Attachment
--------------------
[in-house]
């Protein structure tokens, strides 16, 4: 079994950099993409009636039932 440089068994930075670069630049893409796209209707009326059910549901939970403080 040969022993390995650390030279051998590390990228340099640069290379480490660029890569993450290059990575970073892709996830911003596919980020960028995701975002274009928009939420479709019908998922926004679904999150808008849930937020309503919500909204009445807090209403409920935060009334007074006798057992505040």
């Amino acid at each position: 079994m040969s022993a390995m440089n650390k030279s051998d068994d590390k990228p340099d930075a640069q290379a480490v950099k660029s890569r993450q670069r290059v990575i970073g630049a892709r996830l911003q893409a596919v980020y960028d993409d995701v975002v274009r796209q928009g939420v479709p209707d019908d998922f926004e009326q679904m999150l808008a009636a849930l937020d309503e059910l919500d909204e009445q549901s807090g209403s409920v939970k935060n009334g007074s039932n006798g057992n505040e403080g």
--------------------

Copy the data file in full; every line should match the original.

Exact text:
[in-house]
């Protein structure tokens, strides 16, 4: 079994950099993409009636039932 440089068994930075670069630049893409796209209707009326059910549901939970403080 040969022993390995650390030279051998590390990228340099640069290379480490660029890569993450290059990575970073892709996830911003596919980020960028995701975002274009928009939420479709019908998922926004679904999150808008849930937020309503919500909204009445807090209403409920935060009334007074006798057992505040």
């Amino acid at each position: 079994m040969s022993a390995m440089n650390k030279s051998d068994d590390k990228p340099d930075a640069q290379a480490v950099k660029s890569r993450q670069r290059v990575i970073g630049a892709r996830l911003q893409a596919v980020y960028d993409d995701v975002v274009r796209q928009g939420v479709p209707d019908d998922f926004e009326q679904m999150l808008a009636a849930l937020d309503e059910l919500d909204e009445q549901s807090g209403s409920v939970k935060n009334g007074s039932n006798g057992n505040e403080g």